The Wasabi plant is comprised of leaves, rhizomes, petioles and a root system. The prized “rhizome” is the stock of the plant and is used for preparing fresh Wasabi paste. While the rhizome looks like a thick root, it is actually a stem. Sushi chefs grate the rhizome with a sharkskin grater, known as an “oroshi,” which gently shaves the stock, activating its unique pungent volatiles. The plant has large green leaves connected by petioles to the rhizome and small roots that grow off of the rhizome. Fortunately, all parts of this finicky plant are edible. The leaves, petioles and roots can be consumed raw, but they most often find their way into shelf stable commercial products.
The “Wasabi” most people are familiar with is a spicy, pungent green paste mass marketed as a condiment. This imitation Wasabi is a concoction of horseradish, mustard and green food coloring with a few preservatives mixed in. Imitation Wasabi is often served alongside sushi and soba noodles but it is also used as a potent flavoring agent in a diverse array of foods such as snack foods, ice cream and mayonnaise.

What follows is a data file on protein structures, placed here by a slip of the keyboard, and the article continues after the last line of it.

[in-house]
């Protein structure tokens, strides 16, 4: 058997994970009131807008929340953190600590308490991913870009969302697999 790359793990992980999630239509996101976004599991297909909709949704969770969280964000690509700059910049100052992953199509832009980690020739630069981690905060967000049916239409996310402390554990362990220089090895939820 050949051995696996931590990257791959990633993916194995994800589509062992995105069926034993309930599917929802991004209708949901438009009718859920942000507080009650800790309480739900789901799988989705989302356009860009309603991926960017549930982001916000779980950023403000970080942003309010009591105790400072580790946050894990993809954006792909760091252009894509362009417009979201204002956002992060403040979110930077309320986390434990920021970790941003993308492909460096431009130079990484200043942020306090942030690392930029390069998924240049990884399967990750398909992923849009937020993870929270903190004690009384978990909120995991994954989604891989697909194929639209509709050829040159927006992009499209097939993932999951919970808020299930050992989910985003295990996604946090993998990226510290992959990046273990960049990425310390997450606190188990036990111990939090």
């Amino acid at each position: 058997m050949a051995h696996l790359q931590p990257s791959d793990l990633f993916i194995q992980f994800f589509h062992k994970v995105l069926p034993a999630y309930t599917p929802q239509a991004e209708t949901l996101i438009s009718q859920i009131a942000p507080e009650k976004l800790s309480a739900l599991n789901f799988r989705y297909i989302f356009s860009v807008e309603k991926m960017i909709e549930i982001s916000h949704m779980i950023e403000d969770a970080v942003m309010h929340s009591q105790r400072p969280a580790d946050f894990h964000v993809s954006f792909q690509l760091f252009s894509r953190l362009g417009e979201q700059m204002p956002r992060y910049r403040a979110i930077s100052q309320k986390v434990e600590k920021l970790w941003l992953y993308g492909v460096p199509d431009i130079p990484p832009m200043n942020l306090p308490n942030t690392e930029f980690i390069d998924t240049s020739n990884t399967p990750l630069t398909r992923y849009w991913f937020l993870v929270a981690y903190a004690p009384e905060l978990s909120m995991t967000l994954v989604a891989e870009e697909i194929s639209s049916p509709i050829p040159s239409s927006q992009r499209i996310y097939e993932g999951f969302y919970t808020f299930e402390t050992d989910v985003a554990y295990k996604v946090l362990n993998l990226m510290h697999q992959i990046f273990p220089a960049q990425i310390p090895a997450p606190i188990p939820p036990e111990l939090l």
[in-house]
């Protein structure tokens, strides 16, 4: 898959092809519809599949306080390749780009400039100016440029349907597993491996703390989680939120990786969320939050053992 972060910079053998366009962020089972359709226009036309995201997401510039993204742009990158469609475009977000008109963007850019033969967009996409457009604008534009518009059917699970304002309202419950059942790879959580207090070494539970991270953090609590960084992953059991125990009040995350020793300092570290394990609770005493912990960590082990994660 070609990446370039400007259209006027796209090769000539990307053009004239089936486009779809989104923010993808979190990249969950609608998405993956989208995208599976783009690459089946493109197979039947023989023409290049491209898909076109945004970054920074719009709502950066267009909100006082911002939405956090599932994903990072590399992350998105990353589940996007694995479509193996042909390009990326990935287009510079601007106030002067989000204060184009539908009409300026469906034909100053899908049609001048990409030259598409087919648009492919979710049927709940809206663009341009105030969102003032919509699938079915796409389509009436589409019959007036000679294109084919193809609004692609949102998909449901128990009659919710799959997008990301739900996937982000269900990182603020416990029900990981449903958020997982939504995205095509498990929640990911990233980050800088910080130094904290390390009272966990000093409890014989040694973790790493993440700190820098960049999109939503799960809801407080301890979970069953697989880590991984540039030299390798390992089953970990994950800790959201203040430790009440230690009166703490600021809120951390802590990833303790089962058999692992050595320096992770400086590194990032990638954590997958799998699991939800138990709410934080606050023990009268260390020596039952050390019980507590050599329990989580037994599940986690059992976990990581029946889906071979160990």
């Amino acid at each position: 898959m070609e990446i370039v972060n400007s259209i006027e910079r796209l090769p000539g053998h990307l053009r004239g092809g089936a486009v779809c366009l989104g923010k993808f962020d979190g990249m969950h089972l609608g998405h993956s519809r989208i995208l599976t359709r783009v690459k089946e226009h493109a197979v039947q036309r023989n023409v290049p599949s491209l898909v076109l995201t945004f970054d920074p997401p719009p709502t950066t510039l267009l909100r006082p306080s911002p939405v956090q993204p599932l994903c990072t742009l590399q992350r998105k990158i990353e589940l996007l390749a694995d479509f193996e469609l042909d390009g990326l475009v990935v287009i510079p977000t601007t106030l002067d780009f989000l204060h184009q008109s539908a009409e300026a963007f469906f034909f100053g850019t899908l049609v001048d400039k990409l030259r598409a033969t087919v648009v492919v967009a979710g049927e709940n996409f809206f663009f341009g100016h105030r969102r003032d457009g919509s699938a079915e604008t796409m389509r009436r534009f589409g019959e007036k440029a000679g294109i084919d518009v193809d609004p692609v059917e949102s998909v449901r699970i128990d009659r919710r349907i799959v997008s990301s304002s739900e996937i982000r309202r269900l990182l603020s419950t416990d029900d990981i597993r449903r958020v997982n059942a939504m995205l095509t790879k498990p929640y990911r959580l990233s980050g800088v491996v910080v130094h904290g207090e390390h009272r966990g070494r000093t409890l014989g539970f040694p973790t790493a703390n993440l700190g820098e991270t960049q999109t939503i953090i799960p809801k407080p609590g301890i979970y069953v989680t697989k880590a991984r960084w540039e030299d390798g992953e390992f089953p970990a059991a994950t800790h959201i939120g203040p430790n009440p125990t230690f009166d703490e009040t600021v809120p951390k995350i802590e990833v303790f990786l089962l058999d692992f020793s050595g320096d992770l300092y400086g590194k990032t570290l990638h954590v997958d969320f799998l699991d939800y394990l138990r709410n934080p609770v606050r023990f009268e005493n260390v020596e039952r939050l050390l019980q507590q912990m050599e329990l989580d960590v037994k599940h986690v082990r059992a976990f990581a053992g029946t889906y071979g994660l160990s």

“True Wasabi” is also pungent, but slightly sweeter and less harsh tasting than its readily available “imitation.” Freshly, prepared Wasabi is also used as a condiment, but it’s found in select premium restaurants and markets due to its scarcity and exclusive pricing.
Wasabi has recently become available in the nutraceutical industry (Your Wasabi Farms) in a capsule form for its impressive list of medicinal properties.
Wasabi is part of the cruciferous vegetable family, named because of its four flower petals that resemble a cross. Other notable cruciferous vegetables include broccoli, cauliflower, kale, turnip, brussel sprouts, mustard, arugula and radish. This family differentiates itself from other vegetables due to its high concentration of glucosinolates (GSLs), which are quickly converted to isothiocyanates (ITCs). Many of the ITCs found in this family of vegetable are regrettably lost during routine cooking (e.g., heat application and chopping).